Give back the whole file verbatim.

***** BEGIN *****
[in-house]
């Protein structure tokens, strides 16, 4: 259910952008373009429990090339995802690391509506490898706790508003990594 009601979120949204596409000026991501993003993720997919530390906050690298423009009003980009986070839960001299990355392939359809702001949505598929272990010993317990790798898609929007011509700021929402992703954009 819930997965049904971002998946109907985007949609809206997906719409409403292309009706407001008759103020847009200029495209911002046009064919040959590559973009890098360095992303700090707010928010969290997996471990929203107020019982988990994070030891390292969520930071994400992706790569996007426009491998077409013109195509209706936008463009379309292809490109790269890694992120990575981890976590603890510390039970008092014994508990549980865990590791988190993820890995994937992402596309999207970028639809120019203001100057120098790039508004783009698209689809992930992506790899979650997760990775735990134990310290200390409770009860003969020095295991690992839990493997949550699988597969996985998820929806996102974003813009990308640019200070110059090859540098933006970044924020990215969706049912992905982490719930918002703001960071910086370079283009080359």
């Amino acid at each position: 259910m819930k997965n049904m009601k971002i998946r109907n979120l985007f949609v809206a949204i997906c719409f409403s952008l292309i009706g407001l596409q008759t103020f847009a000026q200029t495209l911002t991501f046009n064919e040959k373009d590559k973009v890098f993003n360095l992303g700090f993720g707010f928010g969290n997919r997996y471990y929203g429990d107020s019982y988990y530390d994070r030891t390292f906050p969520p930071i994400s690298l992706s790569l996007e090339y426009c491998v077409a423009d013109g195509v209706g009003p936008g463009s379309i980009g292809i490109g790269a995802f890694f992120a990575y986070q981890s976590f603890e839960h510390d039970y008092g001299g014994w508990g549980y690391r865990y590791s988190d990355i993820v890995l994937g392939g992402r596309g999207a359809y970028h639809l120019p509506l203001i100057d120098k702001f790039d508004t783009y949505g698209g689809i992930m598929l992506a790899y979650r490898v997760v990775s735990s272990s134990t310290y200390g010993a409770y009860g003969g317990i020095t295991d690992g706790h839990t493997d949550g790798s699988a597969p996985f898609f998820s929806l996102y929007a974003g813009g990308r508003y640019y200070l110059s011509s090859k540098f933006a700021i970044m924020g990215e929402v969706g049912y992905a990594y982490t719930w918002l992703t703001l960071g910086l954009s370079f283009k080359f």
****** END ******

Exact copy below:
[in-house]
């Protein structure tokens, strides 16, 4: 259910952008373009429990090339995802690391509506490898706790508003990594 009601979120949204596409000026991501993003993720997919530390906050690298423009009003980009986070839960001299990355392939359809702001949505598929272990010993317990790798898609929007011509700021929402992703954009 819930997965049904971002998946109907985007949609809206997906719409409403292309009706407001008759103020847009200029495209911002046009064919040959590559973009890098360095992303700090707010928010969290997996471990929203107020019982988990994070030891390292969520930071994400992706790569996007426009491998077409013109195509209706936008463009379309292809490109790269890694992120990575981890976590603890510390039970008092014994508990549980865990590791988190993820890995994937992402596309999207970028639809120019203001100057120098790039508004783009698209689809992930992506790899979650997760990775735990134990310290200390409770009860003969020095295991690992839990493997949550699988597969996985998820929806996102974003813009990308640019200070110059090859540098933006970044924020990215969706049912992905982490719930918002703001960071910086370079283009080359």
């Amino acid at each position: 259910m819930k997965n049904m009601k971002i998946r109907n979120l985007f949609v809206a949204i997906c719409f409403s952008l292309i009706g407001l596409q008759t103020f847009a000026q200029t495209l911002t991501f046009n064919e040959k373009d590559k973009v890098f993003n360095l992303g700090f993720g707010f928010g969290n997919r997996y471990y929203g429990d107020s019982y988990y530390d994070r030891t390292f906050p969520p930071i994400s690298l992706s790569l996007e090339y426009c491998v077409a423009d013109g195509v209706g009003p936008g463009s379309i980009g292809i490109g790269a995802f890694f992120a990575y986070q981890s976590f603890e839960h510390d039970y008092g001299g014994w508990g549980y690391r865990y590791s988190d990355i993820v890995l994937g392939g992402r596309g999207a359809y970028h639809l120019p509506l203001i100057d120098k702001f790039d508004t783009y949505g698209g689809i992930m598929l992506a790899y979650r490898v997760v990775s735990s272990s134990t310290y200390g010993a409770y009860g003969g317990i020095t295991d690992g706790h839990t493997d949550g790798s699988a597969p996985f898609f998820s929806l996102y929007a974003g813009g990308r508003y640019y200070l110059s011509s090859k540098f933006a700021i970044m924020g990215e929402v969706g049912y992905a990594y982490t719930w918002l992703t703001l960071g910086l954009s370079f283009k080359f």